Higher School Certificate illness/misadventure applications – grounds for appeal
Last Updated: 7 May 2018
As the examination marks are intended to be a measure of a student’s actual examination performance, applications must relate to illness or misadventure suffered immediately before or during the examination(s) that has affected the student’s examination performance. Applications may be in respect of:
- illness or injury – that is, illness or physical injuries suffered directly by the student which allegedly affected the student’s performance in the examination(s) (eg influenza, an asthma attack, a cut hand);
- misadventure – that is, any other event beyond the student’s control which allegedly affected the student’s performance in the examination(s) (eg death of a friend or family member, involvement in a traffic accident, isolation caused by a flood).
Unacceptable grounds for appeal
The application process does not cover:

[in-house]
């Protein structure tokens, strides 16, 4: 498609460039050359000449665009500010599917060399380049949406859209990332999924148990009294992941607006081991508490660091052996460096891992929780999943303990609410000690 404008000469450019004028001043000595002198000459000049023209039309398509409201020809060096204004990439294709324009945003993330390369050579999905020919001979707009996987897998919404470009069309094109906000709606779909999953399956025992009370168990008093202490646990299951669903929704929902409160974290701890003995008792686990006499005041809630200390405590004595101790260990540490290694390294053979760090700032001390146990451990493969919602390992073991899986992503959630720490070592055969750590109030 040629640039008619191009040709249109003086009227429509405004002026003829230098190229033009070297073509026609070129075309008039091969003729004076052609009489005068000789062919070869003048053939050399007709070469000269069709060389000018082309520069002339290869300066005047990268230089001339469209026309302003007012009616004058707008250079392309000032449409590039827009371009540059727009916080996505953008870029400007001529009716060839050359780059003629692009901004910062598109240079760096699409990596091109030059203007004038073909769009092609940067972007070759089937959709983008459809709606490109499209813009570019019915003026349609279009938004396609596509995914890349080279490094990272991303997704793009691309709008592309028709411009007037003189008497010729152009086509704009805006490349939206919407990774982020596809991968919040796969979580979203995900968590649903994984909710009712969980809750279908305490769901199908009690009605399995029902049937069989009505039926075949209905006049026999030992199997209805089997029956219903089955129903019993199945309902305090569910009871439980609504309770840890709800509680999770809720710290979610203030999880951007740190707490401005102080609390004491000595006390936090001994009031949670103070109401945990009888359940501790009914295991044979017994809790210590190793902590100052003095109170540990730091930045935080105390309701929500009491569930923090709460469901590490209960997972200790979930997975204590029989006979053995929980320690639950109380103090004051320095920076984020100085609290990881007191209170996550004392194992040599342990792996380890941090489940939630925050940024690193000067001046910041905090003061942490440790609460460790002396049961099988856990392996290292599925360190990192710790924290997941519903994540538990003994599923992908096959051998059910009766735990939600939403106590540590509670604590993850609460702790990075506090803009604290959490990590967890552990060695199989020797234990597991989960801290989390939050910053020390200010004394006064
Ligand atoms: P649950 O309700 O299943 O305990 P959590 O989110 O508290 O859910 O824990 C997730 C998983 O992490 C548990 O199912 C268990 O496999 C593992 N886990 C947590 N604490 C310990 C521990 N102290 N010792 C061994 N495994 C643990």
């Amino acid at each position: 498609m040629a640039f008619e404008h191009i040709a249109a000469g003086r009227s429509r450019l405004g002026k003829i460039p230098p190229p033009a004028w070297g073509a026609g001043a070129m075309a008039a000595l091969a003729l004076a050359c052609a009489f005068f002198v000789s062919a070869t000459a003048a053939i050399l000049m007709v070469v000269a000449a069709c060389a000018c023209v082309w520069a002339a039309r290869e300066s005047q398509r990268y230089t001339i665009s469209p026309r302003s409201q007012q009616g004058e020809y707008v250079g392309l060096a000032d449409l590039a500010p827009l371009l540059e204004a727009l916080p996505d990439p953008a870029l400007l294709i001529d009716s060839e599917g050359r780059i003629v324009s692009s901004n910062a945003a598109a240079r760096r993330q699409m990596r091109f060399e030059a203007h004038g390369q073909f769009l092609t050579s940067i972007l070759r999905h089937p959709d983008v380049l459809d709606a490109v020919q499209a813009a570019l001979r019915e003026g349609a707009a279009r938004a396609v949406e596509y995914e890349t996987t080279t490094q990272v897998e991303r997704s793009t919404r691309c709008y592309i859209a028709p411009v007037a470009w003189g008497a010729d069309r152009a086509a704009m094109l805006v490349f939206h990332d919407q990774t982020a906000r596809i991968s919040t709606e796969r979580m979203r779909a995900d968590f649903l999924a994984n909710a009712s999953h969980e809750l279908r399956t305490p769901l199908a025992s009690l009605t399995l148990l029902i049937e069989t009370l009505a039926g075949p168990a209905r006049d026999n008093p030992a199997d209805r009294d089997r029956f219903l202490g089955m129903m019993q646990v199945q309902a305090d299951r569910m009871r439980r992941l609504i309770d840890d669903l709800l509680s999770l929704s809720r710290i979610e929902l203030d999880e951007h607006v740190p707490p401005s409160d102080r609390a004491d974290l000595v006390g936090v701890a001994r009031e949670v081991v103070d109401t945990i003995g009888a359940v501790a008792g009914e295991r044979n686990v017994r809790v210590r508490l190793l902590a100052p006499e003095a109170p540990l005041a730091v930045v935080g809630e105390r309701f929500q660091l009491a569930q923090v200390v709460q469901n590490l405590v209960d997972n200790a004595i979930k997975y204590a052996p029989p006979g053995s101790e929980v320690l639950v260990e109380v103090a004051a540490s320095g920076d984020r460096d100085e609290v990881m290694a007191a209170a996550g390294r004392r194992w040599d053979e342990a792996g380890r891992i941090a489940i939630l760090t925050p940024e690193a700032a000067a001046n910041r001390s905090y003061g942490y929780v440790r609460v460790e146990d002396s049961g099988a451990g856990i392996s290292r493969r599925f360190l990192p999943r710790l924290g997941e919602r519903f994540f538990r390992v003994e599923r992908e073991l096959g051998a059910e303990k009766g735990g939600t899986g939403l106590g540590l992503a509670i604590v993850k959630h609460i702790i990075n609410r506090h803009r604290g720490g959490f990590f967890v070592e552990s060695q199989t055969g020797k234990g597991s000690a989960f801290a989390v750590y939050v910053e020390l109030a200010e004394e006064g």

- attendance at a sporting or cultural event, or family holiday
- alleged inadequacies of teaching or long-term matters relating to loss of preparation time, loss of study time or facilities. (There may be cases involving the interruption to the completion of an HSC submitted work or loss of materials prepared by the student which the NSW Education Standards Authority (NESA) will consider, eg major works stolen or destroyed by vandals.)
- disabilities for which NESA has already granted disability provisions, unless an unforeseen episode occurs during the examination (eg a hypoglycaemic event suffered by a diabetic student or a student who has been isolated but is still ill) or further difficulties occur, the authenticity of which is supported by the presiding officer.
Note: A student who has suffered an injury such as a broken writing arm immediately before the examinations will require careful consideration as the student generally will not have had sufficient time to practise with the provision(s) granted.
- long-term illness such as glandular fever, asthma, epilepsy – unless the student suffered a ‘flare-up’ of the condition immediately before or during the examination(s)
- matters avoidable by the student (eg misreading of timetable; misinterpretation of examination paper).